Perhaps recognising that Karen might not be the best person to decide whether women need counselling, the presenter suggests that maybe all women should have counselling. No, replies the counsellor, the very person one would expect to stick up for the women involved.  It would apparently be ‘disempowering’ to give them a chance to think through their options.  Karen backs him up: ‘At the end of the day, the best counsellor you’ve got is your best mate.’  One wonders why counsellors bother getting all those years of training and experience if a friend, with no training and with their own biases and opinions, is more useful. 

So, if the woman’s best mate is allowed a significant say in the woman’s abortion decision, what of the baby’s father? The presenter asks Amanda whether she ought to have told the partner of the child.  Amanda seems unsure: ‘he was very immature in how he acted and it’s a difficult one.  Perhaps I should have told him?’  There’s no room for this sort of uncertainty as far as Karen is concerned.  She reminds Amanda, in a none too subtle whisper ‘it’s not his decision’.  She warns Amanda ‘At the end of the day, your partner can walk away and leave you’.  There is no place for the father of the unborn child according to Marie Stopes.  Your best mate can play a significant role in the decision, but the father?  No chance.

Once the woman has passed all these derisory hurdles, she receives her ‘treatment’.  ‘Treatment’, for anyone not fluent in abortion clinic language, is ‘abortion’. The staff are anxious to downplay the ‘treatment’.  The pill used to induce early abortions is ‘just swallowed like you would a paracetamol’.  And side effects?  ‘Not sure what you mean’ is the answer, despite the testimony from Amanda that she experienced bleeding for over a month.  Eventually, the medical director accepts there may be some pain and cramps, but says nothing of the common risk of infection.  The programme does not even mention D & E, the form of abortion performed in cases of late abortion.  A dirty little secret the abortion clinic does not want listeners to know about?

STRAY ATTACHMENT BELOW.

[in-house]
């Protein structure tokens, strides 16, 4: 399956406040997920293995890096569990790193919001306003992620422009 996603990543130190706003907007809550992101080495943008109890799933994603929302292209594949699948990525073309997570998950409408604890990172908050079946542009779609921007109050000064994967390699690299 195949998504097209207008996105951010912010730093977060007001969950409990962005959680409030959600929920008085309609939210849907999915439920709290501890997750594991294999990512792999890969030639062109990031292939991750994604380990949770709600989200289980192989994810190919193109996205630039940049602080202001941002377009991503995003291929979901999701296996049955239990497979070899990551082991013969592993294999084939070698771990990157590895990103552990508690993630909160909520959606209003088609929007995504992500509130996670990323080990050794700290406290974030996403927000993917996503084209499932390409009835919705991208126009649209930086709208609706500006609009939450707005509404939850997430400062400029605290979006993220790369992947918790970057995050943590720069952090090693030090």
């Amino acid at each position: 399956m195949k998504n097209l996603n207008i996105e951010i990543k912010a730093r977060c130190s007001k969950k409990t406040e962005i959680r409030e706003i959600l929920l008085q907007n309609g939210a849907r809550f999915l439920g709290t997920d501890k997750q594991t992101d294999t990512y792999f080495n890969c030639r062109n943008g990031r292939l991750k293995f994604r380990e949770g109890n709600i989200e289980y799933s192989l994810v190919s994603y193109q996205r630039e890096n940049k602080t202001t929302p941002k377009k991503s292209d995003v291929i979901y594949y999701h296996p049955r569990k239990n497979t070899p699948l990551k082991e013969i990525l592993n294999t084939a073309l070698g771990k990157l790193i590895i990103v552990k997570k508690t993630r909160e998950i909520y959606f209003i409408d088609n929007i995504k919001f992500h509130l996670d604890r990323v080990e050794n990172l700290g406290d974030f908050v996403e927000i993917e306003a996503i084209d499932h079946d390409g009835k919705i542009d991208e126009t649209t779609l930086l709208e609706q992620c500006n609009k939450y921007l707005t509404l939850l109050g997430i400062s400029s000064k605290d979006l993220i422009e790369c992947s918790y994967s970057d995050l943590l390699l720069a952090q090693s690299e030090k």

Since there are, according to the staff, virtually no risks to the mother, what about the fetus?  The presenter asks the medical director outright whether it will feel any pain.  ‘No’ is the definite answer, and presumably the one she gives to all her patients.  When faced with the evidence that the fetus may in fact feel pain during late abortions, she suddenly changes tack.  ‘Well, the truth is we work within the law.’  That is her only concern.

Once the ‘treatment’ is over, women are provided with contraception in ‘lots of flavour, lots of styles’.  Unfortunately, the Medical Director states, everyone forgets now and then and this can lead to ‘a very troublesome’ situation for women.  In this case, ‘troublesome situation’ is abortion clinic language for ‘pregnancy’.  Ah well, at least the programme made clear how easy it is to head straight back to the clinic for more ‘treatment’!

The British Medical Association yesterday agreed to support a motion in favour of independent counselling for women considering abortion.  After this programme, we can see why.